Lawmaker’s comment stirs protest

HARRISBURG, Pa. (AP) — An outspoken and conservative Pennsylvania state lawmaker is the target of calls to resign or be demoted after he interrupted a committee meeting to accost his Democratic counterpart for touching his arm and suggest the man might be gay.

Democratic Gov. Tom Wolf on Wednesday called Rep. Daryl Metcalfe’s comments offensive and discriminatory. Wolf’s spokesman says the governor doesn’t think Metcalfe should chair a committee that handles civil rights legislation.

Metcalfe chairs the State Government Committee. His comments and committee meetings routinely stoke anger from Democrats.

In Tuesday’s meeting, Metcalfe said , “stop touching me all the time” and “I don’t like men, as you might,” after Democratic Rep. Matt Bradford placed his hand on Metcalfe’s forearm while sitting next to him and speaking.

House Speaker Mike Turzai declined to discuss the issue Wednesday. Metcalfe didn’t respond to a call seeking comment.

Should raccoons be protected?

PITTSBURGH (AP) — A Pennsylvania Common Pleas judge will decide whether raccoons are protected animals or vermin meant to be disposed.

Allegheny County officials say 68-year-old William Killgallon has been charged with felony animal cruelty after Pittsburgh police say he admitted to drowning trapped raccoons in a barrel. The Pittsburgh Post-Gazette reports Killgallon’s attorney argued Tuesday that his client should not have been charged in the first place.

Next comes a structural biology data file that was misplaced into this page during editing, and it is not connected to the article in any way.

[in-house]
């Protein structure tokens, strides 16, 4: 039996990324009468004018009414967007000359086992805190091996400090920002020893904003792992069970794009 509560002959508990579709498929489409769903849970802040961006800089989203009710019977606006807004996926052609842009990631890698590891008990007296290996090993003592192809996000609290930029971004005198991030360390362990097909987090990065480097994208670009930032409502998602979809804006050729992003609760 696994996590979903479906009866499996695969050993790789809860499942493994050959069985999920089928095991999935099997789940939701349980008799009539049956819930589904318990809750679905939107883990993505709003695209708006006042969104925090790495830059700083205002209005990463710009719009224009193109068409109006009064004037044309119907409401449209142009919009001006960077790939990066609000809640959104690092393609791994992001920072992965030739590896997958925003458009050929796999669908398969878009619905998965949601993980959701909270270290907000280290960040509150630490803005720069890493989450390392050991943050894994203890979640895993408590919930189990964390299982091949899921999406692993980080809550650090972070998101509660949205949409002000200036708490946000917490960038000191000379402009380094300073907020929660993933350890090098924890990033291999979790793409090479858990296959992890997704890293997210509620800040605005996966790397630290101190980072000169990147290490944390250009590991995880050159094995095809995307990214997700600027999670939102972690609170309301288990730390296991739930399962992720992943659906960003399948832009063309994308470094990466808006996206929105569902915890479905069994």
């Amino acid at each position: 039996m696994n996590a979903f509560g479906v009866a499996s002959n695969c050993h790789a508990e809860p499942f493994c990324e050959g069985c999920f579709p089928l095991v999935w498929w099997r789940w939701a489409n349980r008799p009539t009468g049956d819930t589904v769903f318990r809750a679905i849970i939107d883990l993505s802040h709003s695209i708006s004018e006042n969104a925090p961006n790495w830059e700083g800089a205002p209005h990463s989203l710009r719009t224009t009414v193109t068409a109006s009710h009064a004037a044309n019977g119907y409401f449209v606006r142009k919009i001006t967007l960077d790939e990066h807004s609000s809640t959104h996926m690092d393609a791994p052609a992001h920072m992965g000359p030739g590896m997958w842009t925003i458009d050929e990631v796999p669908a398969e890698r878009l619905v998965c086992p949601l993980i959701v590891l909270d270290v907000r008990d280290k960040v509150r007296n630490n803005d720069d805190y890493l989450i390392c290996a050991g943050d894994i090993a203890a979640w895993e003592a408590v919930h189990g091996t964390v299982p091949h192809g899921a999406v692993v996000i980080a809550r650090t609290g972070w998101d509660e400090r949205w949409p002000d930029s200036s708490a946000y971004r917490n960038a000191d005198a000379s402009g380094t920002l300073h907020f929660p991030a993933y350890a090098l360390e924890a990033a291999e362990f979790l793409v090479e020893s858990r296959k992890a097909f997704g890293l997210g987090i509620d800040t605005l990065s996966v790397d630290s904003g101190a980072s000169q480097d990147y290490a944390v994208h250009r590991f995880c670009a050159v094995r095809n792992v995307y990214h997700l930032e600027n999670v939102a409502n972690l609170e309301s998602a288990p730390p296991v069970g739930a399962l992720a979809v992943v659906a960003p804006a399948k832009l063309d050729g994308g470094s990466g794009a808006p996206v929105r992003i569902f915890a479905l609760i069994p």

He argues raccoon are vermin that are not protected under an animal cruelty law.

Deputy District Attorney Jennifer DiGiovanni disagreed, saying “a raccoon is very different from a cockroach.” DiGiovanni contends animals like raccoons should be killed humanely, not drowned in a barrel.

The judge says he would issue a decision at a later date if the two sides can’t reach an agreement.

Convicted lawmaker gets pension

HARRISBURG, Pa. (AP) — A former Pennsylvania lawmaker who served prison time for corruption has won his appeal to get his $20,000-a-month pension restored.

The Pittsburgh Post-Gazette has reported Tuesday the State Employees’ Retirement System board voted 6-5 to return former Democratic State Sen. Robert Mellow’s pension.

Mellow lost the retirement benefit when he pleaded guilty in May 2012 to allegations that he used taxpayer-funded staff to work on political campaigns. After serving for 40 years, the Scranton-area legislator was entitled to $246,000 a year.

His lawyers argued his crime didn’t compare to the state crimes listed under the pension forfeiture law.

A board spokeswoman says they struggled with the decision. All 11 members declined comment or were unable to be reached.

Mellow’s lawyer says he is “pleased that the law was followed.”

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